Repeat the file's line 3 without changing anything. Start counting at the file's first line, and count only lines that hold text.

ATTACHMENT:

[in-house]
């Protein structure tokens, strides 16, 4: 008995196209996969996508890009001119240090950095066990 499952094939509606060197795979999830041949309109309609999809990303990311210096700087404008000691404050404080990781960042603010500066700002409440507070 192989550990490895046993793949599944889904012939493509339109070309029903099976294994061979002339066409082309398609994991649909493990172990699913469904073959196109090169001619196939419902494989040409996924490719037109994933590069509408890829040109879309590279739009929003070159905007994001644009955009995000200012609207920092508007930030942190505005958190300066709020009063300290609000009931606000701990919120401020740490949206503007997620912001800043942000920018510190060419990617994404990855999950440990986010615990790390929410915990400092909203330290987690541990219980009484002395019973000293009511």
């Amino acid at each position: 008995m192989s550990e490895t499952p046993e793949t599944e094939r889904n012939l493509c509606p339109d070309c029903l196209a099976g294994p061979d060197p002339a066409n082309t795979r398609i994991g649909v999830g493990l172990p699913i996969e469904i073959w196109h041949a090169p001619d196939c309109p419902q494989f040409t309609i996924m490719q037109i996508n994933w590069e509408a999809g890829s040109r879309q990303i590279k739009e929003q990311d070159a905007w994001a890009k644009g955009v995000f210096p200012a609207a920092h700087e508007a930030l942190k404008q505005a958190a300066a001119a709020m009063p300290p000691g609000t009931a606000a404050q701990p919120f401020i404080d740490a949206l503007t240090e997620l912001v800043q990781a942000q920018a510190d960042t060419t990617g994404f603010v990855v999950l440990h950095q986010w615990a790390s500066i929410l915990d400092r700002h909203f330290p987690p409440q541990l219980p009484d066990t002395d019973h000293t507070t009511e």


């Amino acid at each position: 008995m192989s550990e490895t499952p046993e793949t599944e094939r889904n012939l493509c509606p339109d070309c029903l196209a099976g294994p061979d060197p002339a066409n082309t795979r398609i994991g649909v999830g493990l172990p699913i996969e469904i073959w196109h041949a090169p001619d196939c309109p419902q494989f040409t309609i996924m490719q037109i996508n994933w590069e509408a999809g890829s040109r879309q990303i590279k739009e929003q990311d070159a905007w994001a890009k644009g955009v995000f210096p200012a609207a920092h700087e508007a930030l942190k404008q505005a958190a300066a001119a709020m009063p300290p000691g609000t009931a606000a404050q701990p919120f401020i404080d740490a949206l503007t240090e997620l912001v800043q990781a942000q920018a510190d960042t060419t990617g994404f603010v990855v999950l440990h950095q986010w615990a790390s500066i929410l915990d400092r700002h909203f330290p987690p409440q541990l219980p009484d066990t002395d019973h000293t507070t009511e």